In this kind of scenario, session persistence should be enabled on the load balancer to keep all the traffic of that single request / thread to one Gateway node rather than sending half the conversation to one node and the other half to another node.
The ideal scenario where this would not be observed:
- Policy Manager attempts to connect to a VIP (Virtual IP) on a Load Balancer to reach the Gateway cluster.
- The Load Balancer hosting the VIP then relays the first few client packets to the first Gateway node, including the "Client Hello" packet near the beginning of the handshake process.
- As the first few packets are acknowledged (ACK), the Policy Manager then sends the next few packets to the VIP to continue the handshake process.
- The next wave of packets to the VIP continue on to the same Gateway the conversation originally went to so it has complete context of the communication - most importantly the actual handshake.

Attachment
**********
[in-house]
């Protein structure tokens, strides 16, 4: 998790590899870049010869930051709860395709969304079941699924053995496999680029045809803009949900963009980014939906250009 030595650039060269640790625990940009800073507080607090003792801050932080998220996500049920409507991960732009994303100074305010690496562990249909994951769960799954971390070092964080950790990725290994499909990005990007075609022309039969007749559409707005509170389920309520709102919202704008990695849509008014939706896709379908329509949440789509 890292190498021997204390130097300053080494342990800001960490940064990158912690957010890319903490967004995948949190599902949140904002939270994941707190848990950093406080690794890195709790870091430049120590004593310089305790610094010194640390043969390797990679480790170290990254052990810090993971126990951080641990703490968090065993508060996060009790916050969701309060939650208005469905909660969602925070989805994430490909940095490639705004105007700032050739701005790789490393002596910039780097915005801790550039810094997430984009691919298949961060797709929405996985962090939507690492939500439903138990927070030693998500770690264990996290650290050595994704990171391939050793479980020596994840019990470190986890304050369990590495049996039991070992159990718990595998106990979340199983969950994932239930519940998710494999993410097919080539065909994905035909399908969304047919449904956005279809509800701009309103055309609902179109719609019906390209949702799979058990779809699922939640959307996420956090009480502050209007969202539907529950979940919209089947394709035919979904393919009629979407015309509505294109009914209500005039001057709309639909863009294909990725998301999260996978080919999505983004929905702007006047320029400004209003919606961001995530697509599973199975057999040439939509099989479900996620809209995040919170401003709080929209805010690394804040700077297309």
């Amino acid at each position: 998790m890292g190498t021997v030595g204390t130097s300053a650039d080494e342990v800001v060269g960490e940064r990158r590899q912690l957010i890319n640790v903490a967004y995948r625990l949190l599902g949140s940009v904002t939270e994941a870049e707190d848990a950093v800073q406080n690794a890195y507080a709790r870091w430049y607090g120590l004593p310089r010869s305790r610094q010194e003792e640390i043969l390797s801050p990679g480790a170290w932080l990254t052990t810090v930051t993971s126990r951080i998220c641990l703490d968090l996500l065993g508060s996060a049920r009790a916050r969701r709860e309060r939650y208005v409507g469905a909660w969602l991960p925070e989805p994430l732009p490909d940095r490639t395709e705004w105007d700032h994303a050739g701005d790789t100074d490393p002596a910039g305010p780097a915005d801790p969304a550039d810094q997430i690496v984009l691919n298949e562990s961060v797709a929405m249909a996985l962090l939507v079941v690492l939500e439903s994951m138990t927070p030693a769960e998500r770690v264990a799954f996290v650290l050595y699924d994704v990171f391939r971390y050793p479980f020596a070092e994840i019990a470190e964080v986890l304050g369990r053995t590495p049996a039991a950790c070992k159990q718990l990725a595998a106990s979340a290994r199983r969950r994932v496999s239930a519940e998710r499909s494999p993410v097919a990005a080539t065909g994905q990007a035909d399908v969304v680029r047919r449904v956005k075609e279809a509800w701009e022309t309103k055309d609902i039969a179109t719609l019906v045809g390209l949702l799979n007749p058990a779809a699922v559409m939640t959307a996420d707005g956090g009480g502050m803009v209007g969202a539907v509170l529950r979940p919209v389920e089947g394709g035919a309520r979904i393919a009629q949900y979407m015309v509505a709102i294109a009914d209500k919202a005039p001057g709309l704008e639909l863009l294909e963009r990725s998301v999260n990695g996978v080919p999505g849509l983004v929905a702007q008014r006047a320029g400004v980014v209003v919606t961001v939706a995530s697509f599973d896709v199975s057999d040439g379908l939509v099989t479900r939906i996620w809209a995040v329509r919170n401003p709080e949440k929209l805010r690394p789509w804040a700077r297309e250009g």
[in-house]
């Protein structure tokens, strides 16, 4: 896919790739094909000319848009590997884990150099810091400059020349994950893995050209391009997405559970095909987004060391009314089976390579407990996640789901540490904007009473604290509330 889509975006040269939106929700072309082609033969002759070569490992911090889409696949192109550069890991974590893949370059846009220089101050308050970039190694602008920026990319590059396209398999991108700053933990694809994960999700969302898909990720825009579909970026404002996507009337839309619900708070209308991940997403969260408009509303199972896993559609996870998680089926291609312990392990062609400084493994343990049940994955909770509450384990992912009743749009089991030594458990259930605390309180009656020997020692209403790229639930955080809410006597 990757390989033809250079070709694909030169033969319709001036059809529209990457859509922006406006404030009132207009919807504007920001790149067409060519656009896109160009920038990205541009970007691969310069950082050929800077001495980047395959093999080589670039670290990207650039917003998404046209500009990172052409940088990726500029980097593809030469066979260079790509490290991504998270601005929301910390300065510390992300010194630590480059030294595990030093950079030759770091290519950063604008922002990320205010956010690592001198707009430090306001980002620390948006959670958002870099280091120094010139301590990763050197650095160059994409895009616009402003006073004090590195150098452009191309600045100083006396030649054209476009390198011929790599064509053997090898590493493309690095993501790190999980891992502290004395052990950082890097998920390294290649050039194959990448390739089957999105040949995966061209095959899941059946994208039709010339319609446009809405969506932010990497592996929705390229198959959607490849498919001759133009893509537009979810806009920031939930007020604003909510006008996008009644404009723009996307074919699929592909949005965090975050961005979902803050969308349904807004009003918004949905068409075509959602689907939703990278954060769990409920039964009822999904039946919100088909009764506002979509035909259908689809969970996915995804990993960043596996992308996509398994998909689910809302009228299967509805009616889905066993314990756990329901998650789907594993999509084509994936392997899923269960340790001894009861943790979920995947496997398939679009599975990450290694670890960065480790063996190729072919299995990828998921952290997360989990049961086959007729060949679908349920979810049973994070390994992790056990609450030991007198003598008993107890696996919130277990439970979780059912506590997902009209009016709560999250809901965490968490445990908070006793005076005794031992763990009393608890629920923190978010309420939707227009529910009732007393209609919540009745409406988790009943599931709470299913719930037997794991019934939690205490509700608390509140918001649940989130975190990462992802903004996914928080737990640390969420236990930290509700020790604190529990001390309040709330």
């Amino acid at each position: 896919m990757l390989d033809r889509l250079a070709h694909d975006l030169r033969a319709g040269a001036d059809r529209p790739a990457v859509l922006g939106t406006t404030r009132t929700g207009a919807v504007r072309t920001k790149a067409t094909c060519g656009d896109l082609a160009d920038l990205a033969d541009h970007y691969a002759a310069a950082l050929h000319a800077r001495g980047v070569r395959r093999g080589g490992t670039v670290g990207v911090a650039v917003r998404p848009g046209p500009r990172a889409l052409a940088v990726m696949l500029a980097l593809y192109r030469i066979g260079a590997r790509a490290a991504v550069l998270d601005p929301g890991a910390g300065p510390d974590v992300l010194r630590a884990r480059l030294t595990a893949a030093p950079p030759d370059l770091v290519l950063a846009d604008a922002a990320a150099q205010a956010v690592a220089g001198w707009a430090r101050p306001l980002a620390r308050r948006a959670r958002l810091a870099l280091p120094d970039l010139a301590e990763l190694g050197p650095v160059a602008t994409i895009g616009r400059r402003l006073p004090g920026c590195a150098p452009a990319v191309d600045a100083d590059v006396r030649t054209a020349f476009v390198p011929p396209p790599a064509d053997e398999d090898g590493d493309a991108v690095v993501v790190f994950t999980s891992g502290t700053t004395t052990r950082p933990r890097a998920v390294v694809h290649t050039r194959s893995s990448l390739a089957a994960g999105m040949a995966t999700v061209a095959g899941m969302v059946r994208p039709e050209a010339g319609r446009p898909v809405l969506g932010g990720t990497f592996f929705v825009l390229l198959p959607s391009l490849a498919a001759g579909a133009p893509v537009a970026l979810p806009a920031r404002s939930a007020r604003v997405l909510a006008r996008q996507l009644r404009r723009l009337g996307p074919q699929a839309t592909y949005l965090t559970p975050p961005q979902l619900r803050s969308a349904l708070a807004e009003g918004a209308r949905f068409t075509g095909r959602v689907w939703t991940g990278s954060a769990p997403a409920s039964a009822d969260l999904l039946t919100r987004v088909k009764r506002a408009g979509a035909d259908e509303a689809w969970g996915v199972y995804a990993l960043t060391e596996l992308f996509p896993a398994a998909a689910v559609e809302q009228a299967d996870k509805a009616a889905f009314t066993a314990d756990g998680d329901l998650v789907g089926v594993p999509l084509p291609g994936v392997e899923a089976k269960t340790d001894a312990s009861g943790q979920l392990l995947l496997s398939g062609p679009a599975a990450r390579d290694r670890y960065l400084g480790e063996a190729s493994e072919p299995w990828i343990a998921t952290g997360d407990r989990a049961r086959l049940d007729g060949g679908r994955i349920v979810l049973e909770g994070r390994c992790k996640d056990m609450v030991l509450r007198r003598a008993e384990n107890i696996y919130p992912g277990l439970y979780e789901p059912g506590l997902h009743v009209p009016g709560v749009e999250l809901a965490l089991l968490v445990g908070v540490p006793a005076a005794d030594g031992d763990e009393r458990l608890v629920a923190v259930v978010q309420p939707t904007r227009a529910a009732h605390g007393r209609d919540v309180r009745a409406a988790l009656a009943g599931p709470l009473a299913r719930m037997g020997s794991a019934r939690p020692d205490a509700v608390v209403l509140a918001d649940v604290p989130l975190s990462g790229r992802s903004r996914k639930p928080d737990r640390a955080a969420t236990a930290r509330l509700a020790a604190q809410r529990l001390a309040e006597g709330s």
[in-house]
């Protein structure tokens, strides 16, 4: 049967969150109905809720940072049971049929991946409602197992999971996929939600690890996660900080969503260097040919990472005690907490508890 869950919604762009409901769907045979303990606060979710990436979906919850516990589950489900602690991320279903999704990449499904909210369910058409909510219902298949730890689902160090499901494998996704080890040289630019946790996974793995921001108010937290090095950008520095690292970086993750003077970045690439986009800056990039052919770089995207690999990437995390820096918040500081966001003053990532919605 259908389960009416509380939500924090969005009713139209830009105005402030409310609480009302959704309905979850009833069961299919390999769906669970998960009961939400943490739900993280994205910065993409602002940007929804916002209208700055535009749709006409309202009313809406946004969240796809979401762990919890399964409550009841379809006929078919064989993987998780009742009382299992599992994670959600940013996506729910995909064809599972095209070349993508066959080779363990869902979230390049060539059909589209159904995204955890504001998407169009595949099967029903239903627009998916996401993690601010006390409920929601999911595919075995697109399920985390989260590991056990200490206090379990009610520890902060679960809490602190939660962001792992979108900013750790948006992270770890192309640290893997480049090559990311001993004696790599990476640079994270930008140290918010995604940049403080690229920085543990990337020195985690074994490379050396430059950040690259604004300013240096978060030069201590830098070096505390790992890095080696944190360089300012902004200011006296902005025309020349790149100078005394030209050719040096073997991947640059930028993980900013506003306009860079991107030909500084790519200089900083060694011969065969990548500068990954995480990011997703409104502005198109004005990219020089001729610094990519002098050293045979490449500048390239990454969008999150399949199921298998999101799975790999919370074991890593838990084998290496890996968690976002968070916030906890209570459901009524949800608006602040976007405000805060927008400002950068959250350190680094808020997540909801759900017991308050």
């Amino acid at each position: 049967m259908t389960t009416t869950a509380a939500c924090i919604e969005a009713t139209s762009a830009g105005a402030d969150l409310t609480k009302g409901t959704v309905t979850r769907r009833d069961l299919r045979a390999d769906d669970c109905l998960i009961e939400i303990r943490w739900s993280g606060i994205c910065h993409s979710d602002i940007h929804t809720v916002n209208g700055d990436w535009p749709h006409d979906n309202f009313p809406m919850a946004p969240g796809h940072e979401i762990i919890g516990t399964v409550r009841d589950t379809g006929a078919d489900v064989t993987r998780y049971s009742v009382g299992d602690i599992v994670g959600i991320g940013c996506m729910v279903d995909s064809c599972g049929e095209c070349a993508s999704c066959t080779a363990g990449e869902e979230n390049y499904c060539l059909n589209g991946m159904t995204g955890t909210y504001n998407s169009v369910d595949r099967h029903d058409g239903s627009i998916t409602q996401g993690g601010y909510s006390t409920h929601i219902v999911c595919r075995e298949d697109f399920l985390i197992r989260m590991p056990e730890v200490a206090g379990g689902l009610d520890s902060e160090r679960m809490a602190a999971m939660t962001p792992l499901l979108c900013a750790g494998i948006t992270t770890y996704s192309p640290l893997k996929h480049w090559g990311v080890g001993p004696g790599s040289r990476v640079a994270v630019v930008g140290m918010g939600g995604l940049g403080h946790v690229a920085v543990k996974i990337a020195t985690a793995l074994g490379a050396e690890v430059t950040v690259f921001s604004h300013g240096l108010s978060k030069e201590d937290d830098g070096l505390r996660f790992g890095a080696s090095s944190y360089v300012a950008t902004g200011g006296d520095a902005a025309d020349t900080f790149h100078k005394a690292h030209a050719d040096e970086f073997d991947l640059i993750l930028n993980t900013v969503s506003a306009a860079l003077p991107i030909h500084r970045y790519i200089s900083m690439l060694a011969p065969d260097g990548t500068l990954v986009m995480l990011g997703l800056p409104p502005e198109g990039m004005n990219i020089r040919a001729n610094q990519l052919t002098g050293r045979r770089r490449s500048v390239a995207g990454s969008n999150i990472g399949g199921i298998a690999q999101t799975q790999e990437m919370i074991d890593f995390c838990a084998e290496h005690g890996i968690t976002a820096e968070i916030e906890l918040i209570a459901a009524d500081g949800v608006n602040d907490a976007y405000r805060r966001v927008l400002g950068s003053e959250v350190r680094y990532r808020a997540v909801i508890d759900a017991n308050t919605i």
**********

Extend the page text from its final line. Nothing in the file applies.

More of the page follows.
The load balancer should be configured for session persistence. Please review vendor documentation on the load balancer to enable that functionality. A quick overview of this "best practice" for the load balancer configuration fronting the Gateway is in the Gateway product documentation.
Customers of the CA SaaS Portal & SaaS Gateway: In the CA SaaS infrastructure, the port to clients should use in Policy Manager after the Gateway hostname is 9443 rather than the usual 8443, as 9443 is the port configured for session persistence inside of the CA SaaS infrastructure.